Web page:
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Argentina is Latin America's third-largest economy, bursting with natural resources, but has been unable to claw its way out of decades of economic instability that has brought its population to its knees.
As Argentines head to the polls on Sunday for a first-round election, presidential candidates have campaigned hard on proposed elixirs for the country's economic ills.
Here are the main challenges facing the country as it heads to the polls:
Weary Argentines have become accustomed to seeing prices soar from one day to the next, with inflation fueled by rampant money printing used to finance government overspending.
In September, annual inflation hit 138 percent.
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"Doing the shopping gives me chills. I went from using a shopping cart to a bag and now I hold what I can buy in one hand," said Lidia Pernilli, 73, who bought two bananas instead of a kilo, after the price more than doubled in a month.
"Argentina has this reputation of a voting public that is just willing to sustain levels of inflation and economic struggle because they are just resilient" and have "learned to live with it", said Benjamin Gedan, director of the Argentina Project at the Washington-based Wilson Center.
"To some degree, that has been true, but no one could live with the conditions they have now."
The dollar peso tango
Argentina's peso and a myriad of dollar exchanges have resulted in a currency quagmire that has turned citizens into savvy economists.
The government keeps strict control over the value of the peso, clamping down on the purchase of foreign exchange to protect its dwindling reserves.
This has led to a thriving informal market for the dollar -- with daily rates for the so-called "blue dollar" advertised on television and news sites.
This parallel dollar is now three times the value of the official rate -- meaning the threat of a painful currency devaluation is always looming.
The disparity has led to a plethora of official exchanges: the "Coldplay Dollar" for concert tickets, the "Qatar Dollar" for Argentines traveling abroad, or the "Soy Dollar" for the agriculture sector.
Deeply distrustful of their volatile peso and banks, Argentines convert their cash to dollars on the black market whenever possible, and the Central Bank estimates some $244 billion is stashed away in homes.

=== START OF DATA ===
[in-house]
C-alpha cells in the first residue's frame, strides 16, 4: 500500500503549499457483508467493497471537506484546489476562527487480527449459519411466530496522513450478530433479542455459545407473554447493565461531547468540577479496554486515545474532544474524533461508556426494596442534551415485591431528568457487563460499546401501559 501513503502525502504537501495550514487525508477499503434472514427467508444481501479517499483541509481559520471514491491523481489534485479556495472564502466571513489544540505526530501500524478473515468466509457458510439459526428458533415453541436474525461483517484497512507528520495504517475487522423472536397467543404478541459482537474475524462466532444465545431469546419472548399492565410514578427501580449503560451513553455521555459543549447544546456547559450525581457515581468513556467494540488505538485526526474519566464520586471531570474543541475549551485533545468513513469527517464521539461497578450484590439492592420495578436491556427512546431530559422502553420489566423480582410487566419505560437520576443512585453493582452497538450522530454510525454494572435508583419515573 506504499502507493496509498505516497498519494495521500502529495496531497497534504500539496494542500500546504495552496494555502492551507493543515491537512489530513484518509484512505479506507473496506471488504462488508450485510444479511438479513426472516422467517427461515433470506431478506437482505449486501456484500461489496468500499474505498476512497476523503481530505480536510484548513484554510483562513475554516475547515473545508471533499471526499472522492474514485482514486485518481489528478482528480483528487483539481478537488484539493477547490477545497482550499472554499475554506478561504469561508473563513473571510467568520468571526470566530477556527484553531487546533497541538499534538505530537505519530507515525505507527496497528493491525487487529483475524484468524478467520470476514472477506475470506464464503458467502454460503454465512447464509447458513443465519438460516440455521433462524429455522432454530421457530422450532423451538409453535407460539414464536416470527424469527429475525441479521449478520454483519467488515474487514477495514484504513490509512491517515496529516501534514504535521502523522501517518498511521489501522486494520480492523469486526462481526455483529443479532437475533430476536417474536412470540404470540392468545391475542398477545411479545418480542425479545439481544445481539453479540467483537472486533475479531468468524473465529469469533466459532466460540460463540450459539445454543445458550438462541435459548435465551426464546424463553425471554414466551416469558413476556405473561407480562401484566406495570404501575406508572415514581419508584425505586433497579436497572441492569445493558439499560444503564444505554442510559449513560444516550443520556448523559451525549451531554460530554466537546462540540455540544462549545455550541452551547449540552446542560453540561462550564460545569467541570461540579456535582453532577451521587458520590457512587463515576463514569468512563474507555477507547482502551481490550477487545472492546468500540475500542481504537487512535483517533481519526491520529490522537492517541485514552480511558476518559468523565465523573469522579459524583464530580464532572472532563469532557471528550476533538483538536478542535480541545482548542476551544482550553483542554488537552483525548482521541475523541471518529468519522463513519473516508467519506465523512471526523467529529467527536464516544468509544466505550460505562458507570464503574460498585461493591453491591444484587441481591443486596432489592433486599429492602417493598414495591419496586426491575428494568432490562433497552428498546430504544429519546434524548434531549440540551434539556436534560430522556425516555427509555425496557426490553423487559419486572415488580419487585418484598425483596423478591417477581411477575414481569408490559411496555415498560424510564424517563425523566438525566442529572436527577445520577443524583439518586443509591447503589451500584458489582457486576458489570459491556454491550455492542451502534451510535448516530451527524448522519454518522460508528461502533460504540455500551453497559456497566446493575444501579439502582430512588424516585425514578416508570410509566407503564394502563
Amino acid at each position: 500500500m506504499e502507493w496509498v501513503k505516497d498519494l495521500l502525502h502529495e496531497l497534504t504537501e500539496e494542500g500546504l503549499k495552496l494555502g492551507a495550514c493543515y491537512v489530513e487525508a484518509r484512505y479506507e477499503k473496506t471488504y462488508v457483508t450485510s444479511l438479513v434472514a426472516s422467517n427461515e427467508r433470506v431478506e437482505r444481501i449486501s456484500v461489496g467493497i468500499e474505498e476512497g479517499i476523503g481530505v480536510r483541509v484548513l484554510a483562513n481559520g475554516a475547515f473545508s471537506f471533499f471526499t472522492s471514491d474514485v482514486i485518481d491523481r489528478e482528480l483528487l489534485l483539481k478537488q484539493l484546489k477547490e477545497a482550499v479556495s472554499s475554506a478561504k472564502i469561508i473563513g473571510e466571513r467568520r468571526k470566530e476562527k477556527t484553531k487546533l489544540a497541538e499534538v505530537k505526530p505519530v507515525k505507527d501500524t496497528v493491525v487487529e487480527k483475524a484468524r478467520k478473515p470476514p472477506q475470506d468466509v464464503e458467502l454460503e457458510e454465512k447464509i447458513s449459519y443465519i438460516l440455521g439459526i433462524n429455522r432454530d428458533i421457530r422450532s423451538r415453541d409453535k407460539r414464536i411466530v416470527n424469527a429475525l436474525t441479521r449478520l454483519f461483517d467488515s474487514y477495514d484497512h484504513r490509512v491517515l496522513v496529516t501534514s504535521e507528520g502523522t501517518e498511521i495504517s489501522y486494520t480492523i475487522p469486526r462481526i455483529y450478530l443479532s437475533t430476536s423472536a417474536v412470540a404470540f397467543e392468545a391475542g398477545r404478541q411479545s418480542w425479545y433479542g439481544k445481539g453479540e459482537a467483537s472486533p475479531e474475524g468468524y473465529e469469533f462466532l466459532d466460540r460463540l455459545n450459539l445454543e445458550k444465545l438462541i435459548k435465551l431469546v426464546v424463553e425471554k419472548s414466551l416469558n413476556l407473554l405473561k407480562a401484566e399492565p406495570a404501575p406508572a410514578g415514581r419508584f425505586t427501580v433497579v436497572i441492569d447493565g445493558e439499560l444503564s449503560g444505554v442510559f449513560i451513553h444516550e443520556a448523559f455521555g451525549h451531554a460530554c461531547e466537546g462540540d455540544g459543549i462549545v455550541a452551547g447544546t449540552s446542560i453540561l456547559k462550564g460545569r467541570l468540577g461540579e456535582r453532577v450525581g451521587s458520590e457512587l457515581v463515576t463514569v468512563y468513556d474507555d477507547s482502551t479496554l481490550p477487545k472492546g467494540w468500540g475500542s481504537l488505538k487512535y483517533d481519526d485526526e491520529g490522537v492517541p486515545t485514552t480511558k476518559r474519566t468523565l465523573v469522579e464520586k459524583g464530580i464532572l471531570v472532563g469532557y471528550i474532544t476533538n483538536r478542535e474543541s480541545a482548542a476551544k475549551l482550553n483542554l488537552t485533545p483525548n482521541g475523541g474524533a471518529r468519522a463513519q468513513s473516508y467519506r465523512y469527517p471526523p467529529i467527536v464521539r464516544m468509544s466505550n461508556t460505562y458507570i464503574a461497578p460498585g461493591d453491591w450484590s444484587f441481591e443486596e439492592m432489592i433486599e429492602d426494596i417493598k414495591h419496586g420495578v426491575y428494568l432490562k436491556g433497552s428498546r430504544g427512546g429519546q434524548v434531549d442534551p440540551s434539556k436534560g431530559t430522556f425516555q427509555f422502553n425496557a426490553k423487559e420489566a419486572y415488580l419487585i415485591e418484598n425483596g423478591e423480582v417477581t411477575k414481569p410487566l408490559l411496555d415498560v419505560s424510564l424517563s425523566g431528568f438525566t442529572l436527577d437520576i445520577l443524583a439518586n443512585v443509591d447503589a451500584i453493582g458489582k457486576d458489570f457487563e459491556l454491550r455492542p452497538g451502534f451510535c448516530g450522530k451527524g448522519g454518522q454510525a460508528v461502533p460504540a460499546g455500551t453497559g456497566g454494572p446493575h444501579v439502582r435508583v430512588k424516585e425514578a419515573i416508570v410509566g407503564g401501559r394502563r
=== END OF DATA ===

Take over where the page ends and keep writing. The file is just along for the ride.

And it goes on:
Debt, drought, and dwindling reserves
Argentina has been bailed out by the International Monetary Fund 22 times, despite several major defaults.
The most recent loan of $44 billion dollars was granted in 2018. The government has been in near constant renegotiations of a refinancing plan agreed in 2022.
A historic drought -- the country's worst in a century -- saw agricultural exports plummet in the past two years, leading to a shortfall in $20 billion in revenue.
The IMF predicts Argentina's economy will contract by 2.5 percent in 2023.
The country has loaned money from Qatar, and has used yuan from a currency swap with China to make payments to the IMF, to avoid touching its dwindling reserves.
The Central Bank says the country has $25 billion in its reserves, but analysts believe the real amount is far lower.
After the election "there will be significant expectation that Argentina gets its house in order as a basis for continued support," said Mark Sobel, US chairman of the Official Monetary and Financial Institutions Forum (OMFIF).
The painful remedy
Any candidate seeking to set Argentina on the path to fiscal discipline and economic stability faces an uphill battle in a country heavily dependent on the state, which subsidizes public transport, electricity and water.
"Forty percent of the country is now living in poverty and an unimaginable amount of Argentines depend on the state, either for social welfare programs or direct employment," said Gedan.
"The pain will be acute and spread widely.... That's why the politics of stabilization are so difficult."
A glimmer of hope
After the drought, Argentina's agricultural industry is expecting booming harvests of soy and maize between 2023 and 2024.
The next government will also benefit from a savings in energy imports as a new gas pipeline ramps up production from southern Vaca Muerta -- a massive oil and gas reserve.
The country's massive lithium reserves are also predicted to bring in precious dollars.
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